I tucked her into bed tonight and told her I was proud of her. As she nestled into her pillow surrounded by her stuffed animals, I had to give her another kiss and hug.
We have been blessed. Our children have been healthy. There are no late night trips to the doctor, allergy scares, or asthma attacks. We have been spared broken bones. So when the school nurse called me on Friday morning to let me know that my daughter got hurt in PE, it seemed like your average injury. Just your run of the mill whack on the head by an overzealous (but definitely brawny) classmate during a hockey game.
But it wasn’t. For some ridiculous reason, the third graders, including my own, were not wearing helmets. And he whacked her. Hard. As I began the drive home, it quickly became apparent that she was not well and it became an awful two days in and out of the ER. My baby had a concussion and was miserable.
My daughter, who teeters into the world of tweenhood, singing to her iPod and fashioning her own clothes, quickly became my baby girl again. And my heart was in pain for her as she grew more uncomfortable. But I was so proud of her, she was a trooper and a strong patient.
It was another one of life’s little reminders: be thankful. Be thankful for the important things. We were lucky. Just as quickly as the brain showed trauma, it began to heal. The CT scan came out normal. Relief washed over all of us.
It’s life’s sour moments that remind us of the sweet ones. When we returned home, it was such a good feeling to see a smile on her face, to hear her ask for soup. I began to cook for her. And as she rested, I started a tart. Pressing the dough into the pan was cathartic, familiar. Later, she wanted to place the morello cherries on top of the creamy mascarpone filling. I let her. She sprinkled the slivers of almond. As we worked on the tart together, the stress of the last two days slowly melted away.
It’s after bedtime. I peeked into her room and tiptoed in. Her favorite stuffed animal that spent the day with us at the hospital was newly washed and warm from the dryer. Baby Baa has been with us for 9 years – her fur is nubby, her nose a faded pink. As I tucked Baby Baa under her arm, I said another silent prayer of thanks. For both the sour and the sweet.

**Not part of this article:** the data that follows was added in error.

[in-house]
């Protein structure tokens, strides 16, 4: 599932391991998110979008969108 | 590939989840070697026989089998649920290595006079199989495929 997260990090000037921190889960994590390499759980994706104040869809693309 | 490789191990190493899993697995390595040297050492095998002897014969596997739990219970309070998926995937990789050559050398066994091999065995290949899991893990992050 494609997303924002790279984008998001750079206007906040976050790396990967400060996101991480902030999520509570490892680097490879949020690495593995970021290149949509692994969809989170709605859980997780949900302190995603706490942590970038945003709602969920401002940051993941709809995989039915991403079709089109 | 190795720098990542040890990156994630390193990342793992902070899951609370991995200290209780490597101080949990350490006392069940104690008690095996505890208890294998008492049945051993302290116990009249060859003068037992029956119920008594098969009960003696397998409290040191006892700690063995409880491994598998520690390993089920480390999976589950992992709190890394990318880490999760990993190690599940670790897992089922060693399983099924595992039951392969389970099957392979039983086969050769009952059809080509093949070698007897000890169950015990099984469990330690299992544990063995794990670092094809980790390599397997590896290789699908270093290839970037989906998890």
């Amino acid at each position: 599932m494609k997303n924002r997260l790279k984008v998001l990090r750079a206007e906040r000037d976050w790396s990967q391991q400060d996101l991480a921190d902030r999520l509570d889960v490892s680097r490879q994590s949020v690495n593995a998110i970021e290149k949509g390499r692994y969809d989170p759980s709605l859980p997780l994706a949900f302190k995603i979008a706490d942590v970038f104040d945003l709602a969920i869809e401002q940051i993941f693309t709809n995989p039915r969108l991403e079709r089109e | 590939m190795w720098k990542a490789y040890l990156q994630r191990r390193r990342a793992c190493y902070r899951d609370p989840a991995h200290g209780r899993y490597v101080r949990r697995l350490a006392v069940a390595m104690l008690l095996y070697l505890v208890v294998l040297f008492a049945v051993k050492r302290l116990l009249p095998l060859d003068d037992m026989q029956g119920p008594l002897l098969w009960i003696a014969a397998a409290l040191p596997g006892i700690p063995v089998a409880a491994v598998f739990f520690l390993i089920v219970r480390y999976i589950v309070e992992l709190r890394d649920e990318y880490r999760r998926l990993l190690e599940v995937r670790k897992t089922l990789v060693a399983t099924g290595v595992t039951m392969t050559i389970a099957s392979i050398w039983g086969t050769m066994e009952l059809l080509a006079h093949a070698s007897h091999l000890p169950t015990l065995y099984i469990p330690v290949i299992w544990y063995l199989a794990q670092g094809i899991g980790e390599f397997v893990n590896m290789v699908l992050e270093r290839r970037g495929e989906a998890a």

Morello Cherry Almond Tart
I'll never forget my first taste of sour cherry pie. My face twisted in surprise, and I was not quite sure whether I liked it. It's one of those things that you have to be in the mood for. But I do love a jar of Morello cherries - it is, to me, the ideal cherry for a pie or a tart - dark, rich in tart flavor without being overbearing, and, the best part, it is already pitted. On top of this sweet creamy mascarpone filling, it is a nice balance of sour and sweet.
7 tablespoons unsalted butter, room temperature, plus 1 tablespoon melted
1 cup sliced almonds
3 tablespoons sugar
1 cup all-purpose flour
1/4 teaspoon salt
1/4 teaspoon almond extract
8 oz mascarpone cheese
2 tablespoons confectioners sugar
1/2 cup heavy cream
1-2 cups Morello cherries, drained
1/4 cup slivered almonds
Prepare the tart pan by brushing bottom and edges with melted butter. Set aside.
In the bowl of a food processor, pulse the sliced almonds with 1 tablespoon sugar until fine. Add the butter and pulse until it becomes a crumble. Add the flour, salt, remaining sugar and almond extract and pulse until it is combined and crumbly.
Press the dough into the tart pan using a dry measuring cup or your fingers and gently push up the sides of the tart pan. Chill in the refrigerator for about 30 minutes.
Preheat the oven to 350 degrees. Bake the chilled tart crust for about 20 minutes, or until just golden brown. Let it cool completely on a wire rack.
Meantime, make the filling. In a medium bowl, beat the mascarpone cheese with an electric mixer. Beat in the sugar and heavy cream. Let it chill in the refrigerator for about 20 minutes. Spread the chilled filling in the cool tart crust. Top with the cherries and sprinkle the almonds around the edge. Return to the refrigerator to chill until ready to serve.
Gently remove from the tart pan and slice to serve.
Tart crust adapted from Fresh Almond Apricot Tart, The Martha Stewart Living Cookcook, 2000.